版主：目前，韓依薇(Heinrich)教授好像在中興大學「人文與社會科學研究中心」訪問( 2011/02/01 - 2011/04/30 )。此中心似以文學分析為取向，而非歷史研究為主（但也收了一些有關歷史專長的學者作博士後與相關研究）。 韓 教授本來就在美國加州州立大學聖地牙哥分校文學系任教，而非歷史系。其專業學術專長除了現代文學和比較文學之外，更近一步探討文化相關的研究，如文學與文化歷史、醫學之文學與文化、視覺文化等等。這是她的著作目錄：http://rchss.nchu.edu.tw/download/LarissaHeinrichPublication.pdf
題目：Preserving Stereotypes Forever: Cross-cultural Representations of Chinese Identity in the Body Worlds Exhibits (人體奧妙展覽等類) and Beyond
主講人：Prof. Larissa Heinrich ( University of California )
時 間 ：100年5月5日(星期四) 14：00
地 點 ：中研院人社中心B202會議室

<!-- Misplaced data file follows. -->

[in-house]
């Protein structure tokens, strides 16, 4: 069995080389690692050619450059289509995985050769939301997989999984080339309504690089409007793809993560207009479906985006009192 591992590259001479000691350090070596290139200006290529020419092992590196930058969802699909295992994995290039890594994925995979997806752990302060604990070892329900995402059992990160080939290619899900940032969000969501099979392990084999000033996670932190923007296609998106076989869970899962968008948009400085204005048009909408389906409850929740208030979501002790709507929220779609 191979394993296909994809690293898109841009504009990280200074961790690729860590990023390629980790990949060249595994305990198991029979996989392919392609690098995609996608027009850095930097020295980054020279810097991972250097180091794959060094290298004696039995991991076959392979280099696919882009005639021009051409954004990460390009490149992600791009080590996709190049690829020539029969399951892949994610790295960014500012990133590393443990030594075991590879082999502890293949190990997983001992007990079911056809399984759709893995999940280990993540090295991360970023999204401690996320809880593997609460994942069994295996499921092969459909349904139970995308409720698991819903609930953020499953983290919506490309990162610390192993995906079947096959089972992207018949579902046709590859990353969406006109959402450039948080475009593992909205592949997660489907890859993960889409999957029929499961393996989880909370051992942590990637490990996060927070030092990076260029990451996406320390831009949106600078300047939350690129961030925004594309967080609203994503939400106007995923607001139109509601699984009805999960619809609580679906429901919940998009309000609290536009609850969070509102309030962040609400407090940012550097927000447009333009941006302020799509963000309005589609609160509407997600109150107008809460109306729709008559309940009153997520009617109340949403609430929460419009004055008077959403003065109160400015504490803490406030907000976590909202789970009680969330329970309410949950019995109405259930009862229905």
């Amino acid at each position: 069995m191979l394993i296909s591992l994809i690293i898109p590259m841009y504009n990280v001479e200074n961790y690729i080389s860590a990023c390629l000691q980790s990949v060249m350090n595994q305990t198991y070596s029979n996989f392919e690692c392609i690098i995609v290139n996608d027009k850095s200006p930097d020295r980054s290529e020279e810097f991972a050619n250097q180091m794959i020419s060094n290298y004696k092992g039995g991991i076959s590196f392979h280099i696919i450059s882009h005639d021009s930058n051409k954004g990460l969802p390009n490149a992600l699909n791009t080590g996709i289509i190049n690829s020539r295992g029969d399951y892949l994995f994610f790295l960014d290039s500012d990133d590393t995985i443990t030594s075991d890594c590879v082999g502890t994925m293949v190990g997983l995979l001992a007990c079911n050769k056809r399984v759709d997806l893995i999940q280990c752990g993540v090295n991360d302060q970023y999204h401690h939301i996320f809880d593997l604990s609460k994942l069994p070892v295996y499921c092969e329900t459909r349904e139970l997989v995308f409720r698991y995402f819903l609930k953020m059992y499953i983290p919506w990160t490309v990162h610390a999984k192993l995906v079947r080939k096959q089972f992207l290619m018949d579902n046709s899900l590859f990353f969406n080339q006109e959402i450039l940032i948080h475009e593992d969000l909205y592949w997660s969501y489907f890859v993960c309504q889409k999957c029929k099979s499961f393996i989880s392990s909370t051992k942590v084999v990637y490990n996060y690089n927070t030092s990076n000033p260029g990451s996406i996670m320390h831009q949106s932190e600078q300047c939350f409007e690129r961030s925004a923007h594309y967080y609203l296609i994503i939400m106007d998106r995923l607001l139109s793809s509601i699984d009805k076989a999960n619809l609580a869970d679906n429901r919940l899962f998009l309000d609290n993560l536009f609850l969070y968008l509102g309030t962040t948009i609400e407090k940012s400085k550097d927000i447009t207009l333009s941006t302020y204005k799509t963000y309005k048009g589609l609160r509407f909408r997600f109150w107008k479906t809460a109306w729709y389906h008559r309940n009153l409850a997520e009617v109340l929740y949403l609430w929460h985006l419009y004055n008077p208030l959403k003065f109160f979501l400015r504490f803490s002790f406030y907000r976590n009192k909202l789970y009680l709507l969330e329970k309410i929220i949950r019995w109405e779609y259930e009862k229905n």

The incredible worldwide success of the various kinds of plastinated human body exhibits over the last ten years, which often use bodies “sourced” and “processed” in Mainland China, has coincided with rapid growth in media technologies and communications worldwide. Consequently, the plastinated bodies have taken on a disturbingly ambassadorial role in introducing (and reinforcing) stereotypes about Chinese culture to a hungry global mediasphere. This talk will treat the global phenomenon of plastinated body exhibits as an example of contemporary transnational Chinese cultural production, and the divergent Chinese- and Western-language media treatments of the exhibits as an occasion for comparative discourse analysis. In North America, Europe, and Australia, for instance, suspicions about unethically-acquired Chinese “donations” of bodies or bodies “sourced” from Chinese prisons has led to a near-total saturation of Western-language media discourse with highly over-determined (and often sensationalist) human rights critiques. Media from China , Taiwan , and Hong Kong , meanwhile, generally characterize the exhibits more mildly, emphasizing their educational merits or their potential to inspire nationalist sentiment over their shock or entertainment value. This talk will not attempt to address the truth or falsehood of claims about the use of Chinese prisoners as “sources” for the plastinated human body exhibits. Instead, it will suggest that a critical reassessment of Western-language human rights discourse in light of Chinese-language treatments of the same exhibits can expose the constructed nature of “Chineseness” and “Chinese identity” in contemporary Western-language media and culture.